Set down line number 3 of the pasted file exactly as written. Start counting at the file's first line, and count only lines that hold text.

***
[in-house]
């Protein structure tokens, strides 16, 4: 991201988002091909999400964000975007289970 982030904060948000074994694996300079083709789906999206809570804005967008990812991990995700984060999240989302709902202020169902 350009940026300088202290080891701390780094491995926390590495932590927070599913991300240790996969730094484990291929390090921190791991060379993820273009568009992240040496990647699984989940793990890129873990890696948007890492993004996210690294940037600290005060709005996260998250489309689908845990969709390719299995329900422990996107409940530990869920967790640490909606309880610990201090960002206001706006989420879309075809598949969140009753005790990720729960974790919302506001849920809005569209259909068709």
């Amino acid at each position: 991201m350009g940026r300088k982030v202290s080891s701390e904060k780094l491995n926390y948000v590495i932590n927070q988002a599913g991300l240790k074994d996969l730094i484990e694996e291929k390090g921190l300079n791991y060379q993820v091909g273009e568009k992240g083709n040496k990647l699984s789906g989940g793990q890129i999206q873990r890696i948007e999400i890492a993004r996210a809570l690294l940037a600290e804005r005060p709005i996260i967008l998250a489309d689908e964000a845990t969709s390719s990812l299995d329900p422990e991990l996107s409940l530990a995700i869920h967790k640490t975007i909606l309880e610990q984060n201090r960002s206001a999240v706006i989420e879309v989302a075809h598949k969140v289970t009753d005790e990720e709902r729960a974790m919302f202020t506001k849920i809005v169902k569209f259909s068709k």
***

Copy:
């Amino acid at each position: 991201m350009g940026r300088k982030v202290s080891s701390e904060k780094l491995n926390y948000v590495i932590n927070q988002a599913g991300l240790k074994d996969l730094i484990e694996e291929k390090g921190l300079n791991y060379q993820v091909g273009e568009k992240g083709n040496k990647l699984s789906g989940g793990q890129i999206q873990r890696i948007e999400i890492a993004r996210a809570l690294l940037a600290e804005r005060p709005i996260i967008l998250a489309d689908e964000a845990t969709s390719s990812l299995d329900p422990e991990l996107s409940l530990a995700i869920h967790k640490t975007i909606l309880e610990q984060n201090r960002s206001a999240v706006i989420e879309v989302a075809h598949k969140v289970t009753d005790e990720e709902r729960a974790m919302f202020t506001k849920i809005v169902k569209f259909s068709k």